In wake of the prevailing situation, all these are secondary issues. It is tragic that lives of many people were lost, but at the same time thousands of lives have been saved. And that is important. As Chief Minister Pinarayi Vijayan has said, people need not worry about ID cards or educational certificates; we shall provide all these later. It is a time-consuming process, so once people are able to go back to their homes, surveys will be conducted and the concerned departments will be briefed to provide ID cards and duplicate certificates.
• K.K. Shailaja was born on November 20, 1956 to mother K.K. Santha and father K. Kundan in Kannur district of Kerala.
• She was chief editor of Sthree Sabdam magazine.
• Served as a science teacher in Sivapuram High School, Kannur,
• Entered politics through Students Federation of India activities.
• Became a member of Communist Party of India (Marxist) Central Committee.
• She is State Secretary of the All India Democratic Association.
• A three-time member of the state legislative assembly, she represented Kuthuparamba in Kannur district, Kerala (1996), Peravur in Nagapattina district, Tamil Nadu (2006) before being elected again from Kuthuparamba (2016).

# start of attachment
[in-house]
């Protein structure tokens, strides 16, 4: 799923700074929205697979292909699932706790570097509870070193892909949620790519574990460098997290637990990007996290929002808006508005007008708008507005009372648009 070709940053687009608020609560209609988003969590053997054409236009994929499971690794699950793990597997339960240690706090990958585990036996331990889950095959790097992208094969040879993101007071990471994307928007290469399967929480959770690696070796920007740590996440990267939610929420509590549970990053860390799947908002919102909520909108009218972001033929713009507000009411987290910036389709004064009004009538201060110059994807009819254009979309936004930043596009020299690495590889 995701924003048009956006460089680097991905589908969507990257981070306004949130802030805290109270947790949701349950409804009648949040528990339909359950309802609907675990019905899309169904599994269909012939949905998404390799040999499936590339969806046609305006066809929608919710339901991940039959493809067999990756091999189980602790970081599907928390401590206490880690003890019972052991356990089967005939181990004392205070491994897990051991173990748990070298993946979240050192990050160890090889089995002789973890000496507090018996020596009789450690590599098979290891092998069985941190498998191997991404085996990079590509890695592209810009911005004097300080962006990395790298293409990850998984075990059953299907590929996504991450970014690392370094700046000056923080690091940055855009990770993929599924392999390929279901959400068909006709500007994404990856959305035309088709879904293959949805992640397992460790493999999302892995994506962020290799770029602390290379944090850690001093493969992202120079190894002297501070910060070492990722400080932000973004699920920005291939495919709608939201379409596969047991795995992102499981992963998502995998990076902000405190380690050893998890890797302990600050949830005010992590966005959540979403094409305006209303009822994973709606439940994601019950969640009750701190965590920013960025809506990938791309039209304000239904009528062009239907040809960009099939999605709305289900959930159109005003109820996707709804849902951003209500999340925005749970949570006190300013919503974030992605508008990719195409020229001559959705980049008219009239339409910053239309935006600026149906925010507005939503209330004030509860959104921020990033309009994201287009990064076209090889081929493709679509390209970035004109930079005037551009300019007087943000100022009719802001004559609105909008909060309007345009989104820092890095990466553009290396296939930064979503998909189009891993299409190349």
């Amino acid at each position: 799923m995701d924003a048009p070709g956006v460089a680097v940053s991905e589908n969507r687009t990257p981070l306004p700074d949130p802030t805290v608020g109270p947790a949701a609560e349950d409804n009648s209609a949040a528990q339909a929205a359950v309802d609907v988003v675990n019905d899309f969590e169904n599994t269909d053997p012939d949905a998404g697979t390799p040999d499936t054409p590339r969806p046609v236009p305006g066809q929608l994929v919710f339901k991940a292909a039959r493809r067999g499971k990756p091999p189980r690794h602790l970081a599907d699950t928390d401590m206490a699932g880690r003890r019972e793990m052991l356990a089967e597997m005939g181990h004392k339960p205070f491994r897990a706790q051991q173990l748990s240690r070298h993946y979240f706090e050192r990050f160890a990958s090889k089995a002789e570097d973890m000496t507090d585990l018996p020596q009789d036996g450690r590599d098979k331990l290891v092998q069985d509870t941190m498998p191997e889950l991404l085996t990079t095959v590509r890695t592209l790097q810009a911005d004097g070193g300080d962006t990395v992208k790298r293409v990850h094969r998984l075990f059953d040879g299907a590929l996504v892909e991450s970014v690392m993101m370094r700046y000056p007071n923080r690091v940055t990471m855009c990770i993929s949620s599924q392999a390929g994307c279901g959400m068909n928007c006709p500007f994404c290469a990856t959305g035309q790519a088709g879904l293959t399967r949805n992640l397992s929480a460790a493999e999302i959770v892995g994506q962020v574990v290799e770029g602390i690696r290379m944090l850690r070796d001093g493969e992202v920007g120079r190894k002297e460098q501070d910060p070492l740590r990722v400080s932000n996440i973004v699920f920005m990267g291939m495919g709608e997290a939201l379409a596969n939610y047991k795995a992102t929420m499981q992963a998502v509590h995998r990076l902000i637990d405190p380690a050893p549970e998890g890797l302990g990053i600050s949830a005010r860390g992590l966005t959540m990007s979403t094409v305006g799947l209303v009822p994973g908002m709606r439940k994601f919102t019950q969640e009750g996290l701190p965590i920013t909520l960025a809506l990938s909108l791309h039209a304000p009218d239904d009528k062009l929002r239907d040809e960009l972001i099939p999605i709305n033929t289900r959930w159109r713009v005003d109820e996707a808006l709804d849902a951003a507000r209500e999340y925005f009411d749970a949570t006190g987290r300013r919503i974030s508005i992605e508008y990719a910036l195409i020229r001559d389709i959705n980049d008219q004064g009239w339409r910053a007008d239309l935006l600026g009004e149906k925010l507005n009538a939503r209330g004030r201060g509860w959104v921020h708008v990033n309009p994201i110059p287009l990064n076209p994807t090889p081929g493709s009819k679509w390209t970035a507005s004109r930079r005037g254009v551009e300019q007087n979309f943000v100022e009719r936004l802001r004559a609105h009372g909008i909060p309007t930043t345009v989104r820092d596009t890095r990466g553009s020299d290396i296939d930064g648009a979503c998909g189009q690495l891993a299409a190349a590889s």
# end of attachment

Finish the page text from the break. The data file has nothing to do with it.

• She is one of the two women ministers in the Kerala Chief Minister Pinarayi Vijayan’s cabinet.
Alphons urges rethink by federal government
Following the Indian government’s refusal to accept financial assistance from foreign governments for flood relief in Kerala, federal minister of state for tourism K.J. Alphons has appealed to his own government for a “one-time exception” to a 14-year policy that bars using foreign funds for rehabilitation of victims of natural calamities.
While the federal government is being implored to either accept the UAE offer of aid or compensate the state by that amount, Alphons, who hails from Kerala, hopes the policy is changed. “My stand is very clear. Kerala needs billions of dollars for reconstruction,” he said. The state is left with two possibilities, he added, with either Indians contributing huge amounts generously and not just their old clothes, or Kerala taking funds from abroad.